When Aliyev’s MPs were shown the door - A historic PACE debate
The full version of this paper is available in PDF format
Making history – PACE winter session 2024
On the opening morning of the first day of the Parliamentary Assembly of the Council of Europe's (PACE) first part session of 2024, Frank Schwabe, a German Social Democrat, stood up to present a motion to "challenge the still unratified credentials of the delegation of Azerbaijan on substantive grounds". He was urging his colleagues to suspend the participation of Azerbaijani parliamentarians in the Assembly on account of a "serious violation of the basic principles of the Council of Europe."
It was a bold move, leading to a historic debate and decision.
Since its first meeting in August 1949, the Assembly has imposed sanctions just four times. The first two occasions followed coup d'etats – in Greece in 1967 (resulting in the suspension of the Greek delegation in 1969) and in Turkey in 1980 (resulting in the suspension of the Turkish delegation in 1981). Both delegations were excluded from the work of the Assembly.
Since 1990, on two occasions the credentials of the Russian delegation were ratified with restrictions. In April 2000, at the height of the second Chechen war, the Russian delegation was stripped of its voting rights but remained in the Assembly. The same happened in 2014, following Russia's annexation of Crimea. In January 2015, the Russian delegation walked out and refused to present its credentials again until 2019. In the following years, the Russian delegation's credentials were always ratified, as a 2019 resolution explained:
"The Parliamentary Assembly constitutes the most important pan-European platform where political dialogue on the Russian Federation's obligations under the Statute of the Council of Europe can take place … Consequently, the Assembly resolves to ratify the credentials of the Russian delegation."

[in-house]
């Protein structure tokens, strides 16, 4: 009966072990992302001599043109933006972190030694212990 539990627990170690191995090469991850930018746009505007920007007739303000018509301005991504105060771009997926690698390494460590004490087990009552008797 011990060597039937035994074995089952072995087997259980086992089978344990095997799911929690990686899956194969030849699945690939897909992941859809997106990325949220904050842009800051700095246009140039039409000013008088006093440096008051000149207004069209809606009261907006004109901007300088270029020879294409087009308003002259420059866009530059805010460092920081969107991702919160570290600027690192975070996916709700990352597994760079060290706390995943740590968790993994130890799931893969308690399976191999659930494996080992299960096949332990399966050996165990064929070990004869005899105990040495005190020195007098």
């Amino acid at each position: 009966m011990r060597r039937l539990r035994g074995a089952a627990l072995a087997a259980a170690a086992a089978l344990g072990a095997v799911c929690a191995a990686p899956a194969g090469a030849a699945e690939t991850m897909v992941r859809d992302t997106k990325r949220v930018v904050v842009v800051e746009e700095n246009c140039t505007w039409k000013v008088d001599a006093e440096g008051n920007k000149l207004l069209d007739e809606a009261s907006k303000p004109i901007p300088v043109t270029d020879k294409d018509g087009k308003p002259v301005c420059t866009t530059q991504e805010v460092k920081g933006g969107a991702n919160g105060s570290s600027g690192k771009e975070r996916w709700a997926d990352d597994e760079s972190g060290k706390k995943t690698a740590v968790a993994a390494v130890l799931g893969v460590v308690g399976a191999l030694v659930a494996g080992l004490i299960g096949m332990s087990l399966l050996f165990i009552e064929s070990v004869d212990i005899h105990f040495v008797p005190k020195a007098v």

One month before Russia's full-scale invasion of Ukraine in February 2022, as troops were brought to its borders, PACE was ratifying the Russian credentials.
Two times, challenges of the credentials were tried and failed. In 2009, the Russian delegation survived a challenge in the wake of its invasion of Georgia the previous year. In 2006, a challenge to Azerbaijan's credentials, following deeply flawed elections in November 2005, also failed. Tony Lloyd, the UK parliamentarian appointed to examine the challenge, observed:
"The latest parliamentary elections in Azerbaijan sadly follow the same line as all the previous ballots since the country's accession – they failed to meet Council of Europe standards. This clearly presents a situation falling under the provisions of rule 8.2.b. – "persistent failure to honour obligations and commitments", a situation that cannot be tolerated any further.
The argument of the authorities and of our Azeri parliamentary colleagues that despite the shortcomings these elections have been the most democratic in the recent history of the country cannot be accepted as an excuse.
Neither can we agree with the justification of mass violations based on alleged cultural differences and on the fact that mentalities cannot be changed overnight … The Assembly cannot tolerate a situation where the elected representatives of the Azeri people lack the democratic credentials of a substantial part of their own population and where, because of this, the entire democratic process is undermined."
A majority in the Assembly rejected this, with 100 voting to ratify the Azerbaijan' delegation's credentials and 67 voting against. We now know that in 2006, the Assembly was already in thrall to Azerbaijan's caviar diplomacy. This changed in 2017.
As the debate in January 2024 made obvious, it is no longer the case.